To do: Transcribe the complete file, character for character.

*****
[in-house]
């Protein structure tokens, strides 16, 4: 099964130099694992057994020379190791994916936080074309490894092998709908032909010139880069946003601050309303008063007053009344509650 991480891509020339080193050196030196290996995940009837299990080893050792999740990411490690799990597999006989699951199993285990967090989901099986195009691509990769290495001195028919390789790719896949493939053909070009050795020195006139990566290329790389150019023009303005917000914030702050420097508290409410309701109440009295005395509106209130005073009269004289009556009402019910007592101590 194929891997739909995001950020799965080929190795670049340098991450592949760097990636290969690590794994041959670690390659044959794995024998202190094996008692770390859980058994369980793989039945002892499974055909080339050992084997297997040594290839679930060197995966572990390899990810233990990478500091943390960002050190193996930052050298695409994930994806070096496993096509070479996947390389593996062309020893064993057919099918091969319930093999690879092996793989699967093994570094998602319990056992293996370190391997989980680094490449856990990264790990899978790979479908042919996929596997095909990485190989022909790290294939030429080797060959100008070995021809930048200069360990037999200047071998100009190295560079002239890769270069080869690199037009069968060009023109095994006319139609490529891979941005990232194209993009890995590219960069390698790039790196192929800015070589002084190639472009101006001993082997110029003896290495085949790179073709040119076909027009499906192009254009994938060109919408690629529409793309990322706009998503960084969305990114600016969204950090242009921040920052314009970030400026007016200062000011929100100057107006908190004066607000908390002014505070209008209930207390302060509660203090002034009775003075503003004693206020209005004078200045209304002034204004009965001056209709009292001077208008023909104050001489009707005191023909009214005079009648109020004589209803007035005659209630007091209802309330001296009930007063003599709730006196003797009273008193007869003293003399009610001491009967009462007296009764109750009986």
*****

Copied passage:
[in-house]
């Protein structure tokens, strides 16, 4: 099964130099694992057994020379190791994916936080074309490894092998709908032909010139880069946003601050309303008063007053009344509650 991480891509020339080193050196030196290996995940009837299990080893050792999740990411490690799990597999006989699951199993285990967090989901099986195009691509990769290495001195028919390789790719896949493939053909070009050795020195006139990566290329790389150019023009303005917000914030702050420097508290409410309701109440009295005395509106209130005073009269004289009556009402019910007592101590 194929891997739909995001950020799965080929190795670049340098991450592949760097990636290969690590794994041959670690390659044959794995024998202190094996008692770390859980058994369980793989039945002892499974055909080339050992084997297997040594290839679930060197995966572990390899990810233990990478500091943390960002050190193996930052050298695409994930994806070096496993096509070479996947390389593996062309020893064993057919099918091969319930093999690879092996793989699967093994570094998602319990056992293996370190391997989980680094490449856990990264790990899978790979479908042919996929596997095909990485190989022909790290294939030429080797060959100008070995021809930048200069360990037999200047071998100009190295560079002239890769270069080869690199037009069968060009023109095994006319139609490529891979941005990232194209993009890995590219960069390698790039790196192929800015070589002084190639472009101006001993082997110029003896290495085949790179073709040119076909027009499906192009254009994938060109919408690629529409793309990322706009998503960084969305990114600016969204950090242009921040920052314009970030400026007016200062000011929100100057107006908190004066607000908390002014505070209008209930207390302060509660203090002034009775003075503003004693206020209005004078200045209304002034204004009965001056209709009292001077208008023909104050001489009707005191023909009214005079009648109020004589209803007035005659209630007091209802309330001296009930007063003599709730006196003797009273008193007869003293003399009610001491009967009462007296009764109750009986």